Tuesday, June 15

Outdoor: Cheating on your carbon footprint | The Mountaineer | sports



Hypocrisy accompanies many of the proclamations of the companies adhering to the Paris agreements of 2019 against climate change: the oil company Shell could be the most obvious case. On its website, Shell announces its commitment to stop polluting by 2050, but has just announced that it will appeal the ruling handed down in the Netherlands that obliges it to reduce its CO2 emissions by 45 before 2030. The world of Outdoor is one of the most sensitive industries (and looked at with a magnifying glass by a part of its customers) to the responsibility of creating garments not only respectful of the environment but also adjusted to the imperative need to reduce the carbon footprint in its production. That is why the recent announcement by the Swedish firm Haglöfs has shocked: it announces that it has achieved the climate neutral label … because it has cheated to achieve it. Something like admitting that he has won the Tour … doping less than the rest.

The commitment of all polluting companies is to radically erase their carbon footprint within 30 years, a less obvious task than it may seem. While the change is taking place, the climate neutral label is achieved by compensating through alternative means to the amount of carbon dioxide (CO2) that is emitted into the atmosphere, that is, buying carbon credits, reforesting, investing in sustainable technologies, etc. The problem is known: such compensations fall short no matter how much a paper ensures that the activity of this or that company leaves a zero carbon footprint. This is what Haglöfs CEO says: “Being climate neutral is a nice term, but it doesn’t mean that we don’t generate any carbon footprint; it means that we are offsetting our own carbon emissions by supporting projects that we hope will avoid or reduce emissions faster than we do. It is true that we feel that this may be cheating, but in this case it is justified to accelerate the results. The important thing is that this does not hinder the real work, which is none other than reducing our own emissions ”.

Without a doubt, the key lies in the exercise of responsibility that the Swedish firm (and like it, all the others) is capable of undertaking. In this sense, and in practice, it forces the company to change again after more than a century of life: it must accelerate the use of materials with less impact in its products, improve the energy efficiency of its factory, guarantee that its products they last longer and ensure a transition to renewable energy in production and in the supply chain. And all this not with an eye to 2050, but as soon as possible. In this case, the ‘cheat’ announcement seems less like an exercise in marketing than a wake-up call: environmental responsibility is not only in the field of producers but also in that of consumers.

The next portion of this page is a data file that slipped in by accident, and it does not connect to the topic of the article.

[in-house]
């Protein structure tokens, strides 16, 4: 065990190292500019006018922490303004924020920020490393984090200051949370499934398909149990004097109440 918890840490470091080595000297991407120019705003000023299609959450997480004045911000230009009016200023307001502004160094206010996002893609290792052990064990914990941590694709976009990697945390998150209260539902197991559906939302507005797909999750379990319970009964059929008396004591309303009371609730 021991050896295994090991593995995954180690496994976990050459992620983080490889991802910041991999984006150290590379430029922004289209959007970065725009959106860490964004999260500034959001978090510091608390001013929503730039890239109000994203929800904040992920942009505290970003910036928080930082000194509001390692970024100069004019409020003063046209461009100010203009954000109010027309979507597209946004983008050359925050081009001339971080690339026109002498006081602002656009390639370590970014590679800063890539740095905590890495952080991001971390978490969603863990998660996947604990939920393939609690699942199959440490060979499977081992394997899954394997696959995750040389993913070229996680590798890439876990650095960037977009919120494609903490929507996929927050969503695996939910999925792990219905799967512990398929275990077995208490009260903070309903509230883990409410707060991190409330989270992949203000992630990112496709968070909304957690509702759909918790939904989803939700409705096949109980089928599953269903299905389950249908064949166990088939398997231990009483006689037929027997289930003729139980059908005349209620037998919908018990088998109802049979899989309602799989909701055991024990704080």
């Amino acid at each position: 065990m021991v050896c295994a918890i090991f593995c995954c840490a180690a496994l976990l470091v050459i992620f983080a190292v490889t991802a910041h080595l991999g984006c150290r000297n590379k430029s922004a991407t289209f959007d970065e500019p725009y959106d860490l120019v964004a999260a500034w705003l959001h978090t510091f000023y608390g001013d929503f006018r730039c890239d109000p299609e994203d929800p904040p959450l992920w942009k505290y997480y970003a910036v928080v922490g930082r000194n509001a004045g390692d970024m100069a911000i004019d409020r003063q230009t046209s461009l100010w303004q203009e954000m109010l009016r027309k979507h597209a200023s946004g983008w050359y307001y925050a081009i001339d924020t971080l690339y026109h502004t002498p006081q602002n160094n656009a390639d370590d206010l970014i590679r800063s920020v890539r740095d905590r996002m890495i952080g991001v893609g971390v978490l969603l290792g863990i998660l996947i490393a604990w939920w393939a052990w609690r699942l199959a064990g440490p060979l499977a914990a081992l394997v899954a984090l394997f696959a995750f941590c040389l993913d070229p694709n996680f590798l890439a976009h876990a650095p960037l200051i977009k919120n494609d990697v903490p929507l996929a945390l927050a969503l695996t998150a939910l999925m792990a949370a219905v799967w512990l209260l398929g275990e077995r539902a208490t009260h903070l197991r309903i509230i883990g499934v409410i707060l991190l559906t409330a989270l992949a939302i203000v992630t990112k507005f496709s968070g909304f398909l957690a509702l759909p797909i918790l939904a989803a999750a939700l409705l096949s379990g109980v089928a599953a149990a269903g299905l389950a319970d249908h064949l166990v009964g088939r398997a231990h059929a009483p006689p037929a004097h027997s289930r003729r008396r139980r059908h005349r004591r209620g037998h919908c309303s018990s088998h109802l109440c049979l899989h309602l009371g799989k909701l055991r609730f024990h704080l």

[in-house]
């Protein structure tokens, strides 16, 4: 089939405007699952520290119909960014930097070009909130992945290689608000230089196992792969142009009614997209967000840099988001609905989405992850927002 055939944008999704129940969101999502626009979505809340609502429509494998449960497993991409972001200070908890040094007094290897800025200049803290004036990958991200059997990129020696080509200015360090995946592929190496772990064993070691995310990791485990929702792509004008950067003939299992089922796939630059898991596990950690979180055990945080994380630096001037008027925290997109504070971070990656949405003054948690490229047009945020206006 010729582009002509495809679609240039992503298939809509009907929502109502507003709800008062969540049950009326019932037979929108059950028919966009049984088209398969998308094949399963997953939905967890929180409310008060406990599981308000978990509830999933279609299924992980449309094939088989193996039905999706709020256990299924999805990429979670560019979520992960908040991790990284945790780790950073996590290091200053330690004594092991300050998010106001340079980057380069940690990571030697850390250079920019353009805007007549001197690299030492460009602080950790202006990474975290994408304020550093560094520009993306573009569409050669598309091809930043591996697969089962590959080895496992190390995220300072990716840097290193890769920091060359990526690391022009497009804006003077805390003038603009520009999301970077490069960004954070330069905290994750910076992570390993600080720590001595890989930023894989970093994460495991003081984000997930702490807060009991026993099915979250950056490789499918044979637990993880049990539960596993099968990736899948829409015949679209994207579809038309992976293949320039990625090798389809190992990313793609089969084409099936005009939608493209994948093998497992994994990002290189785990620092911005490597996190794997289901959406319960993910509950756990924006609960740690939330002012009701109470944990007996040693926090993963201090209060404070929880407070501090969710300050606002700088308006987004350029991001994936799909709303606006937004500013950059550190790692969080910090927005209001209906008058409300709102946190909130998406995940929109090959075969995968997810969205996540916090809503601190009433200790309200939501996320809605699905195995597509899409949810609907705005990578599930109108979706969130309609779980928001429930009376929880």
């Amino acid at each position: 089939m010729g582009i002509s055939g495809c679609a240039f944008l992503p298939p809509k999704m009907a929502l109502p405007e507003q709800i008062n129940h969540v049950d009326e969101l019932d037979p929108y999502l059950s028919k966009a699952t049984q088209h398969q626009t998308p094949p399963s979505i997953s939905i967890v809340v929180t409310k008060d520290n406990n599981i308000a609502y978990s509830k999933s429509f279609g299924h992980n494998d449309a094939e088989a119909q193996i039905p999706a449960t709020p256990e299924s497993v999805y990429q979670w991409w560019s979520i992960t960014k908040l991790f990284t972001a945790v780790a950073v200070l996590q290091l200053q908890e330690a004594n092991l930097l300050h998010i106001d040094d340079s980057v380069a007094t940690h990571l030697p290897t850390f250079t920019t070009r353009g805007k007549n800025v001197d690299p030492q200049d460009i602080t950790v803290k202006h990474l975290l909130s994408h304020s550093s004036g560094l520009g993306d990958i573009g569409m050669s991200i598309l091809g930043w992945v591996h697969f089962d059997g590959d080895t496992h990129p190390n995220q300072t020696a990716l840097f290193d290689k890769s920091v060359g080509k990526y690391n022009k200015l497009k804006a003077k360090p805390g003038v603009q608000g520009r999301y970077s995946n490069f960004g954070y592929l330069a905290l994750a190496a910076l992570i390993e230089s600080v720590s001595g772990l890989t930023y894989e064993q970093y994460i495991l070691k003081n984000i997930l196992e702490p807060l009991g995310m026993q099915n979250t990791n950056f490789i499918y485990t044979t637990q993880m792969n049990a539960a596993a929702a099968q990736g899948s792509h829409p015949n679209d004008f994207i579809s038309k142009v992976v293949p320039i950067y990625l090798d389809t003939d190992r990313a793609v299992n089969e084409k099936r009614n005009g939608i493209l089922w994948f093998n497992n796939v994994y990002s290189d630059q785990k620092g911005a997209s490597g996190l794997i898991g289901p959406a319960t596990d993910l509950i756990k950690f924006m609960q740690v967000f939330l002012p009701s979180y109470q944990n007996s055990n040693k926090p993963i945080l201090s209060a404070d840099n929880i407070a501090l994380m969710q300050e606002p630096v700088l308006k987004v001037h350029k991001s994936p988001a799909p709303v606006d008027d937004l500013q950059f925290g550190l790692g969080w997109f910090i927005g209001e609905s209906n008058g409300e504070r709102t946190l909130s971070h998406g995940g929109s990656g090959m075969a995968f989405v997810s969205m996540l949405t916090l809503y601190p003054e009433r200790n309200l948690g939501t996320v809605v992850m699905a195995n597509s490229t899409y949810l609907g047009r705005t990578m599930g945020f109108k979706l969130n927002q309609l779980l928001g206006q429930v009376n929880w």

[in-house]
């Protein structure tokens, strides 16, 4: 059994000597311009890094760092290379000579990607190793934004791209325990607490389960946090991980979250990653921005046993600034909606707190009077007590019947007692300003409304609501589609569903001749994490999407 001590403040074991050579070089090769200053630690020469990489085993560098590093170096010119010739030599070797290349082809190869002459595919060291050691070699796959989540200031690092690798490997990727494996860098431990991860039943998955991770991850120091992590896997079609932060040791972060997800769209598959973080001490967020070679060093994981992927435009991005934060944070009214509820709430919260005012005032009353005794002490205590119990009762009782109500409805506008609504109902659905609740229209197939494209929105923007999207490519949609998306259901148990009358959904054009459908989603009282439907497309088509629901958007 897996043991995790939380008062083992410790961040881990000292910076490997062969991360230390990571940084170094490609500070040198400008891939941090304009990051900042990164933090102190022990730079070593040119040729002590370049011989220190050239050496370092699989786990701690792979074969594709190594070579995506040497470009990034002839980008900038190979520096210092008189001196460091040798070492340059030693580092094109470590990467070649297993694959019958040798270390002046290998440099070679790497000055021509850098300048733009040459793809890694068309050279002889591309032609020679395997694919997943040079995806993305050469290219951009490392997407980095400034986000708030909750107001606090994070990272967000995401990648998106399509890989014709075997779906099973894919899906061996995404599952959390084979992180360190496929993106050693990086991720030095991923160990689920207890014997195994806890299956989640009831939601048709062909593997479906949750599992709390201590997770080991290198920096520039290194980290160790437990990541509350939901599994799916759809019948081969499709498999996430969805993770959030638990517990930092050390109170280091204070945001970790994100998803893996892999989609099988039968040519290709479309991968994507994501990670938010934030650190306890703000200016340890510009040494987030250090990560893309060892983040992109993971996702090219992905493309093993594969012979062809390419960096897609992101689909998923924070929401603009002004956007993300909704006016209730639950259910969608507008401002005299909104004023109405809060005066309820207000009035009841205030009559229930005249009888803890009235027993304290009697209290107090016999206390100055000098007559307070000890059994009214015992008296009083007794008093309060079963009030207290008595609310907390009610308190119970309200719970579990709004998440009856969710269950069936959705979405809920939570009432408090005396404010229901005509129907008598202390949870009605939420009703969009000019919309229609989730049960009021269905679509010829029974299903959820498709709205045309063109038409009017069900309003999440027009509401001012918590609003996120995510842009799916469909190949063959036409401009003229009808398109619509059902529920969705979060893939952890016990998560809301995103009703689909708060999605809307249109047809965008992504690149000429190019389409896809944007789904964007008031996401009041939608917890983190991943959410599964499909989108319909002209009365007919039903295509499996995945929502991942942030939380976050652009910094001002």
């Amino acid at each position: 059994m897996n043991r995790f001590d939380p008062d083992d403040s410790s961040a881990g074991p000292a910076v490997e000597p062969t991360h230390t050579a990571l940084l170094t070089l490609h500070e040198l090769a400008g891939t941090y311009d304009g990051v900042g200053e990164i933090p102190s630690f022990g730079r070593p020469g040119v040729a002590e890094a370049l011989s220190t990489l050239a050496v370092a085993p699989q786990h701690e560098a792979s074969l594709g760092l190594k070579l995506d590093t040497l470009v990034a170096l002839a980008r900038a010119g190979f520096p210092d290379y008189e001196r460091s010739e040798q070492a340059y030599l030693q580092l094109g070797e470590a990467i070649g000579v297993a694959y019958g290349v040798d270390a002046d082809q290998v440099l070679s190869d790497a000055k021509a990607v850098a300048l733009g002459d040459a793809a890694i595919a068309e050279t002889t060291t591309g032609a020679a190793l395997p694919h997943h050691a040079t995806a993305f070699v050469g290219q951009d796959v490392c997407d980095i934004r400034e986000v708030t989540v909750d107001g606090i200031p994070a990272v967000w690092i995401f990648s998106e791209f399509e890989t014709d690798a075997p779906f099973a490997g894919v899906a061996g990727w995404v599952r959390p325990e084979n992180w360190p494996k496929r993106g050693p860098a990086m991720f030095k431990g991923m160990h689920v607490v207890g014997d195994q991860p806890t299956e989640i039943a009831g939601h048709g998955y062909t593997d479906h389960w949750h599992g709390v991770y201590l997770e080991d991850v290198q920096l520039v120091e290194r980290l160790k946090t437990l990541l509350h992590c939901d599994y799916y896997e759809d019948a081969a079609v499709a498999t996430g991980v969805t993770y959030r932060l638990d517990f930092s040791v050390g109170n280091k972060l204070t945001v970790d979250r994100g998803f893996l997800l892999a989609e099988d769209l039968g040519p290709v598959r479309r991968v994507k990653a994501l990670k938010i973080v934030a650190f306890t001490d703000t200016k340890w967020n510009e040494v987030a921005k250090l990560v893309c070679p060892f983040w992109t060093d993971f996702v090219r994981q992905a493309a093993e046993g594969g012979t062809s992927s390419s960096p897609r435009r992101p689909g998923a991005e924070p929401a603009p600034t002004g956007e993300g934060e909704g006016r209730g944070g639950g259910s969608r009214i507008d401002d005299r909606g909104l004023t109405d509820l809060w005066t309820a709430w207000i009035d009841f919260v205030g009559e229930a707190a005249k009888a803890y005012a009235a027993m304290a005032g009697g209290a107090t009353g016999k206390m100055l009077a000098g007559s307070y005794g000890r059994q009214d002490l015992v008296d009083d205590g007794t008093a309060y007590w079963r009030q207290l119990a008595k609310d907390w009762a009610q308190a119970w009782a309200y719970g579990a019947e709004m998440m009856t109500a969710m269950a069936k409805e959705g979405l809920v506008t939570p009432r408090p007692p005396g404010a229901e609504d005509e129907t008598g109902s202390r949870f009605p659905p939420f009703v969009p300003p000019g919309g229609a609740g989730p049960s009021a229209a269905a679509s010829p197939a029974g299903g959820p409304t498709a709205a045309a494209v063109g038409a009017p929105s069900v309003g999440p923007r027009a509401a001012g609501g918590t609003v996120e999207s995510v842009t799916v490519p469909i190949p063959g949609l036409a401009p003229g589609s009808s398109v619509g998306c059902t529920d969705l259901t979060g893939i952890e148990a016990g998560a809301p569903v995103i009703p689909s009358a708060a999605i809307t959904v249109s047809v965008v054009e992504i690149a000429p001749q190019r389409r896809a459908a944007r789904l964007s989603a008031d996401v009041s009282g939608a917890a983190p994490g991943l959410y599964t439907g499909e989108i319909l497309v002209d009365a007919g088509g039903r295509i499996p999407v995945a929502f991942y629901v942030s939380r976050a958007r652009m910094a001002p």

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A study recently published in Science of the total environment points to the exaggerated presence of permanent chemicals on Everest, namely human-made perfluoroalkylated substances (PFAS) that have been linked to birth defects, high cholesterol, or risk of kidney and testicular cancer. Drinking water on Everest (obtained by melting snow) could be risky for mountaineers, says the study, which collects samples at 8,000 meters, as well as in base camps, I, II and at the Khumbu waterfall. Said PFAS come, according to Kimberley Miner, lead author of the study (she is a researcher at the University of Maine), from the equipment used by mountaineers in the mountains, from tents to warm clothing through the fixed ropes that are installed , all of them bathed in products that repel water.

This abounds in the complaint filed in 2015 by Greenpeace against the Outdoor industry and that forced the firm Gore-Tex to use more environmentally friendly waterproofing technologies and free of PFAS. Since then, and in record time, most of the big outdoor firms have managed to eliminate these harmful products from their collections. According to those responsible for Haglöfs, their current collection is 95% free of PFAS and only those garments coated with Gore-tex insulators or repellants continue to contain these chemicals, although they will disappear before 2023, a record for speed and innovation. if compared with the rest of polluting industries. The severe criticism from the environmental group and from the regulars of mountain sports forced companies as powerful as Gore-Tex to move quickly. Now, firms like Haglöfs remember that not only they are prohibited from cheating: also consumers.

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